Congressmen fear NSA leaks will end data sharing among allies
National Security Agency programs revealed through secret documents leaked by former contractor Edward Snowden have sparked international calls for reform. Now Congress fears such change could come at a cost to the American tech industry.
Eighteen members of the United States Congress have signed a letter to US Trade Representative Michael Froman, imploring the nation’s chief trade negotiator to make sure foreign allies won’t follow through with plans that would put restrictions on international data transmissions.
The letter, dated last Friday and signed by one-and-a-half dozen bi-partisan members of the Congressional High Tech Caucus, “highlight[s] the important issue of cross-border data flows in US trade negations and raise[s] concerns with recent efforts by some in multiple countries in Europe, Asia and elsewhere to promote protectionist data flow policies.”
NSA operations made public by Snowden have alarmed American allies from Germany to Brazil and most everywhere in between, and politicians from those countries have said they’re considering new options that will “tighten the flow of data” to the US, AP reported.
But members of Congress worry that US companies won't be able to bounce back if angered countries commit to reported proposals to discontinue data transmissions with the US.
“These policies threat to harm American and international businesses, global customers and the successful development of cloud technologies and services, both here and abroad,” the caucus wrote to Froman.
“We commend the Unite States Trade Representative’s (USTR) efforts to ensure the global free flow of data and to eliminate barriers to cross-border data flows,” they implored.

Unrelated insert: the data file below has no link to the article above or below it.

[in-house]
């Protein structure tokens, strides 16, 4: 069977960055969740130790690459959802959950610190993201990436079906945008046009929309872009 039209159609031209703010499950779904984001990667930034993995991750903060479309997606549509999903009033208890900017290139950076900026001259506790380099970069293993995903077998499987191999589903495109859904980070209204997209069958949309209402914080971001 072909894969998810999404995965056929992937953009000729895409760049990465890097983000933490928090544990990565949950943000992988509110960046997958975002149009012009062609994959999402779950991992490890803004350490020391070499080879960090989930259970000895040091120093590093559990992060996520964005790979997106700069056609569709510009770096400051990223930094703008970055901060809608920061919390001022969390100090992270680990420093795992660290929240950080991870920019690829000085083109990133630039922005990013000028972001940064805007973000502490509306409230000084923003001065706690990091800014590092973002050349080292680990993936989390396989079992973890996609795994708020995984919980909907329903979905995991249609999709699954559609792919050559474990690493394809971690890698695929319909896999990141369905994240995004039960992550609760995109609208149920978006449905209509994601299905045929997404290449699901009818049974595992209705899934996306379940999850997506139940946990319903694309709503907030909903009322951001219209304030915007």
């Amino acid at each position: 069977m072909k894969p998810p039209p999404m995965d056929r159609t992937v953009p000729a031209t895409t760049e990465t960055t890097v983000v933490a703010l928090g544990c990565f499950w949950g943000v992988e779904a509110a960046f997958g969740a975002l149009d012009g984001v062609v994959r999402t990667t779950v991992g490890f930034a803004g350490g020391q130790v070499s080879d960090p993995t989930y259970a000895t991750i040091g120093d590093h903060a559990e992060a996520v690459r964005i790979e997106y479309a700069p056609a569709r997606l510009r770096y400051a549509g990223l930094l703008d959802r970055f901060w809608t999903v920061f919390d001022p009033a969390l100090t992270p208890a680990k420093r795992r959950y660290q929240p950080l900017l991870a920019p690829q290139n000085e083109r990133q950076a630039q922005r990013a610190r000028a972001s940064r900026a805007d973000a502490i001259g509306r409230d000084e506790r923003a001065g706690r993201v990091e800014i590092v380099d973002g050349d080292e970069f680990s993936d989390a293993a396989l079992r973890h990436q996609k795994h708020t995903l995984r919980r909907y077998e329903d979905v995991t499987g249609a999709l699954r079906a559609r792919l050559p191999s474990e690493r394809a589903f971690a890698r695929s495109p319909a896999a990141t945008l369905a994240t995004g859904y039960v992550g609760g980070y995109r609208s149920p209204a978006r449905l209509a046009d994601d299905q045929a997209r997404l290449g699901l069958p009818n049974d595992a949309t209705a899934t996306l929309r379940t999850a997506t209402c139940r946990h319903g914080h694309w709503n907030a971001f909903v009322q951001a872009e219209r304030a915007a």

But six months into the scandal sparked by Snowen's leaks, the top US trade rep may have a hard time trying to convince overseas counterparts to reconsider plans that would prohibit the sharing of data with the US.
Snowden’s leaks have revealed — among other programs — NSA operations that targeted the internet and telephone communications of not just foreign persons, but the leaders of allied nations thought to be in good standing with the US. German Chancellor Angela Merkel became outraged over reports that the NSA eavesdropped on her personal phone calls, and Brazilian President Dilma Roussef suggested that her country build its own independent internet structure amid reports that the US intelligence community tapped into communications there too.
"Tampering in such a manner in the affairs of other countries is a breach of international law and is an affront of the principles that must guide the relations among them, especially among friendly nations,” Roussef said before the United Nations General Assembly in September. “A sovereign nation can never establish itself to the detriment of another sovereign nation. The right to safety of citizens of one country can never be guaranteed by violating fundamental human rights of citizens of another country.”
“In the absence of the respect for sovereignty, there is no basis for the relationship among nations,” she said. "The time is ripe to create the conditions to prevent cyberspace from being used as a weapon of war, through espionage, sabotage and attacks against systems and infrastructure of other countries.”
But as leaked documents continue to expose the inner practices of the NSA, Froman will likely embark on an uphill battle if he intends to heed the caucus’ wishes.
Should any European Union countries follow through with plans for an “EU only cloud” or an “EU IT conglomerate,” American tech companies could suffer a backlash that would turn the tech industry on its ear, the lawmakers wrote. EU member states have invested roughly $1.6 trillion in the US, the caucus writes, and directly employs more than 3.5 million Americans. For their part, the US has invested $2.1 trillion to the EU, and “this mutually beneficial relationship would not be possible without constant streams of data between the EU and the US,” they wrote.